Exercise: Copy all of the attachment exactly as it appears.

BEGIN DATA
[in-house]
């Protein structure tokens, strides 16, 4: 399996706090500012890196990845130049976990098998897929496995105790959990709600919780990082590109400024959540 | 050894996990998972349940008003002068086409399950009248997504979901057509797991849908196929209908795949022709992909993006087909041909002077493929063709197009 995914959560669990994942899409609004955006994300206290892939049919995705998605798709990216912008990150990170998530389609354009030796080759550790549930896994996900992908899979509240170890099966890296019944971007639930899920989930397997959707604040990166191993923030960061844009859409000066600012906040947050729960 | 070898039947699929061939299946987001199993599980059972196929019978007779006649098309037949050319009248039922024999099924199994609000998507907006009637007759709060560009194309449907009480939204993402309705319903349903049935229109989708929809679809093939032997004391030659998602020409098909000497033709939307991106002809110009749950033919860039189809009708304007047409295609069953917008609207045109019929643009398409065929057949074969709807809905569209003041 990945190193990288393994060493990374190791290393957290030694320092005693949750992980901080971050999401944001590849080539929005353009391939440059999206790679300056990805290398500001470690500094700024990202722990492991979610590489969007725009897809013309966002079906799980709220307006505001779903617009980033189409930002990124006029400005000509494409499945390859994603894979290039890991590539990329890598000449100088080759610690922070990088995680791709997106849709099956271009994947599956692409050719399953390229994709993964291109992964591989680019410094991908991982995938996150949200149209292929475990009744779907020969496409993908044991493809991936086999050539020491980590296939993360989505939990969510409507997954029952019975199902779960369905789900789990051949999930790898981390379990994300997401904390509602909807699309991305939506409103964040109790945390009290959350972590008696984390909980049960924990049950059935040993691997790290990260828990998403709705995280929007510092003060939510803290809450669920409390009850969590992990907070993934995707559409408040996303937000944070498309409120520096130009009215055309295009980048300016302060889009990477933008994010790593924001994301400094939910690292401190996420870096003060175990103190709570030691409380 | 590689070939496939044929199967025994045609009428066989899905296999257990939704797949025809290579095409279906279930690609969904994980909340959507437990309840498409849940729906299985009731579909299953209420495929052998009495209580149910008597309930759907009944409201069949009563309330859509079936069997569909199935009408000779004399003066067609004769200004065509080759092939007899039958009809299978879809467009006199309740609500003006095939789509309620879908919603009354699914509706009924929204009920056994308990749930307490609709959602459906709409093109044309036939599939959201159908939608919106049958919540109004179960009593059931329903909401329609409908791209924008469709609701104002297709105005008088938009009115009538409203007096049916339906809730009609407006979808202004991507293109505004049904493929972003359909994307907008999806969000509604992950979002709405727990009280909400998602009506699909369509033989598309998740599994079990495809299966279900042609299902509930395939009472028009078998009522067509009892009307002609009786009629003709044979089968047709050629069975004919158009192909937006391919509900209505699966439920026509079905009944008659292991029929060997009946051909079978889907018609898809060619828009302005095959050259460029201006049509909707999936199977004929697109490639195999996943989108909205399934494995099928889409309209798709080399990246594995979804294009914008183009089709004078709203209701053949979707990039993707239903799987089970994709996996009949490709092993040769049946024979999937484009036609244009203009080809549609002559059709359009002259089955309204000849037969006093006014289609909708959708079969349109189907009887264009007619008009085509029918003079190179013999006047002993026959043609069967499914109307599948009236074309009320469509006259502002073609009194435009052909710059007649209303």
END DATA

[in-house]
């Protein structure tokens, strides 16, 4: 399996706090500012890196990845130049976990098998897929496995105790959990709600919780990082590109400024959540 | 050894996990998972349940008003002068086409399950009248997504979901057509797991849908196929209908795949022709992909993006087909041909002077493929063709197009 995914959560669990994942899409609004955006994300206290892939049919995705998605798709990216912008990150990170998530389609354009030796080759550790549930896994996900992908899979509240170890099966890296019944971007639930899920989930397997959707604040990166191993923030960061844009859409000066600012906040947050729960 | 070898039947699929061939299946987001199993599980059972196929019978007779006649098309037949050319009248039922024999099924199994609000998507907006009637007759709060560009194309449907009480939204993402309705319903349903049935229109989708929809679809093939032997004391030659998602020409098909000497033709939307991106002809110009749950033919860039189809009708304007047409295609069953917008609207045109019929643009398409065929057949074969709807809905569209003041 990945190193990288393994060493990374190791290393957290030694320092005693949750992980901080971050999401944001590849080539929005353009391939440059999206790679300056990805290398500001470690500094700024990202722990492991979610590489969007725009897809013309966002079906799980709220307006505001779903617009980033189409930002990124006029400005000509494409499945390859994603894979290039890991590539990329890598000449100088080759610690922070990088995680791709997106849709099956271009994947599956692409050719399953390229994709993964291109992964591989680019410094991908991982995938996150949200149209292929475990009744779907020969496409993908044991493809991936086999050539020491980590296939993360989505939990969510409507997954029952019975199902779960369905789900789990051949999930790898981390379990994300997401904390509602909807699309991305939506409103964040109790945390009290959350972590008696984390909980049960924990049950059935040993691997790290990260828990998403709705995280929007510092003060939510803290809450669920409390009850969590992990907070993934995707559409408040996303937000944070498309409120520096130009009215055309295009980048300016302060889009990477933008994010790593924001994301400094939910690292401190996420870096003060175990103190709570030691409380 | 590689070939496939044929199967025994045609009428066989899905296999257990939704797949025809290579095409279906279930690609969904994980909340959507437990309840498409849940729906299985009731579909299953209420495929052998009495209580149910008597309930759907009944409201069949009563309330859509079936069997569909199935009408000779004399003066067609004769200004065509080759092939007899039958009809299978879809467009006199309740609500003006095939789509309620879908919603009354699914509706009924929204009920056994308990749930307490609709959602459906709409093109044309036939599939959201159908939608919106049958919540109004179960009593059931329903909401329609409908791209924008469709609701104002297709105005008088938009009115009538409203007096049916339906809730009609407006979808202004991507293109505004049904493929972003359909994307907008999806969000509604992950979002709405727990009280909400998602009506699909369509033989598309998740599994079990495809299966279900042609299902509930395939009472028009078998009522067509009892009307002609009786009629003709044979089968047709050629069975004919158009192909937006391919509900209505699966439920026509079905009944008659292991029929060997009946051909079978889907018609898809060619828009302005095959050259460029201006049509909707999936199977004929697109490639195999996943989108909205399934494995099928889409309209798709080399990246594995979804294009914008183009089709004078709203209701053949979707990039993707239903799987089970994709996996009949490709092993040769049946024979999937484009036609244009203009080809549609002559059709359009002259089955309204000849037969006093006014289609909708959708079969349109189907009887264009007619008009085509029918003079190179013999006047002993026959043609069967499914109307599948009236074309009320469509006259502002073609009194435009052909710059007649209303």